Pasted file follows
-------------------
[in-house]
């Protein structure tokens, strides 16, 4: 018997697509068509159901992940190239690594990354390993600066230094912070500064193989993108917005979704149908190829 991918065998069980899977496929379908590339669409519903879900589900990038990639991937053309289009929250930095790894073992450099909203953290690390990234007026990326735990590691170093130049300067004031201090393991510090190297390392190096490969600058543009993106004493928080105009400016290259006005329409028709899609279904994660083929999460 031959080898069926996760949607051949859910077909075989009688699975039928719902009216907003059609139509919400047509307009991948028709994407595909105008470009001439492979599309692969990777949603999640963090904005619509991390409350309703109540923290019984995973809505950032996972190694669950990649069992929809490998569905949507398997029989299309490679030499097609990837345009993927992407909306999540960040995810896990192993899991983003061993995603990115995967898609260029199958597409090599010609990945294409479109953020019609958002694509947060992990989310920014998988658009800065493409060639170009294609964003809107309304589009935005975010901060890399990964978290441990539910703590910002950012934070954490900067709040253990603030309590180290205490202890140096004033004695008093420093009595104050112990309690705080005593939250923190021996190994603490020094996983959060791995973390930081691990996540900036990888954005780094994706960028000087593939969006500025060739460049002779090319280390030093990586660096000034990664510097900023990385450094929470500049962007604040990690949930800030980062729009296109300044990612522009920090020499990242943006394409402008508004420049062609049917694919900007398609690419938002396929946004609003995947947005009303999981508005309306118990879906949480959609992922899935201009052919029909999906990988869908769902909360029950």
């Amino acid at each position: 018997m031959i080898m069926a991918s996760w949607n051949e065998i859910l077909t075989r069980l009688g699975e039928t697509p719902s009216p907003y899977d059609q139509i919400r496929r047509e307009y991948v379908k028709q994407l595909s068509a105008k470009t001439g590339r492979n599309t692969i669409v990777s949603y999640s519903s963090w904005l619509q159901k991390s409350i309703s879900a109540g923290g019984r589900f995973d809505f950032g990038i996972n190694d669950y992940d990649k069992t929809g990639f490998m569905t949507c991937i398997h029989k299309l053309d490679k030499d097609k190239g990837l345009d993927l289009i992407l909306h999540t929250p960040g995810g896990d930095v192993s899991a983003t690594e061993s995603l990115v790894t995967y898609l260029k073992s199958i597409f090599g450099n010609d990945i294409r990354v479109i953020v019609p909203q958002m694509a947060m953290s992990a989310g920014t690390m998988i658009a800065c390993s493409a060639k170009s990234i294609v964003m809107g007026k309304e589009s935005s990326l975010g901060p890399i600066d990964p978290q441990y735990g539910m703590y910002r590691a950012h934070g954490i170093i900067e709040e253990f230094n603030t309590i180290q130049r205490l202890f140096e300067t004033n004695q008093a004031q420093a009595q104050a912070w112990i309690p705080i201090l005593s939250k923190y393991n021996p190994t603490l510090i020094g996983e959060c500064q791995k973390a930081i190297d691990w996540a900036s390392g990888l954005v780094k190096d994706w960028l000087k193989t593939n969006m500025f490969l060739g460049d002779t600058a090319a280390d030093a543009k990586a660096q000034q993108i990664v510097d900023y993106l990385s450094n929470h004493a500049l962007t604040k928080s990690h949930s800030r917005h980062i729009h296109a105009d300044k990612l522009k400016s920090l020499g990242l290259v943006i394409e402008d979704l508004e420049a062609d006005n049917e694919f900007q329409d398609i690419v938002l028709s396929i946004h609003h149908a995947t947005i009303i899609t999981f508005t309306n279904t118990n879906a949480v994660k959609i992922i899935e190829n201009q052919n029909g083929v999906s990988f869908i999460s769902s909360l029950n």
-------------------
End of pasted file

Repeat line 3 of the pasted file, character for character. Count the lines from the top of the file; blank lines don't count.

């Amino acid at each position: 018997m031959i080898m069926a991918s996760w949607n051949e065998i859910l077909t075989r069980l009688g699975e039928t697509p719902s009216p907003y899977d059609q139509i919400r496929r047509e307009y991948v379908k028709q994407l595909s068509a105008k470009t001439g590339r492979n599309t692969i669409v990777s949603y999640s519903s963090w904005l619509q159901k991390s409350i309703s879900a109540g923290g019984r589900f995973d809505f950032g990038i996972n190694d669950y992940d990649k069992t929809g990639f490998m569905t949507c991937i398997h029989k299309l053309d490679k030499d097609k190239g990837l345009d993927l289009i992407l909306h999540t929250p960040g995810g896990d930095v192993s899991a983003t690594e061993s995603l990115v790894t995967y898609l260029k073992s199958i597409f090599g450099n010609d990945i294409r990354v479109i953020v019609p909203q958002m694509a947060m953290s992990a989310g920014t690390m998988i658009a800065c390993s493409a060639k170009s990234i294609v964003m809107g007026k309304e589009s935005s990326l975010g901060p890399i600066d990964p978290q441990y735990g539910m703590y910002r590691a950012h934070g954490i170093i900067e709040e253990f230094n603030t309590i180290q130049r205490l202890f140096e300067t004033n004695q008093a004031q420093a009595q104050a912070w112990i309690p705080i201090l005593s939250k923190y393991n021996p190994t603490l510090i020094g996983e959060c500064q791995k973390a930081i190297d691990w996540a900036s390392g990888l954005v780094k190096d994706w960028l000087k193989t593939n969006m500025f490969l060739g460049d002779t600058a090319a280390d030093a543009k990586a660096q000034q993108i990664v510097d900023y993106l990385s450094n929470h004493a500049l962007t604040k928080s990690h949930s800030r917005h980062i729009h296109a105009d300044k990612l522009k400016s920090l020499g990242l290259v943006i394409e402008d979704l508004e420049a062609d006005n049917e694919f900007q329409d398609i690419v938002l028709s396929i946004h609003h149908a995947t947005i009303i899609t999981f508005t309306n279904t118990n879906a949480v994660k959609i992922i899935e190829n201009q052919n029909g083929v999906s990988f869908i999460s769902s909360l029950n």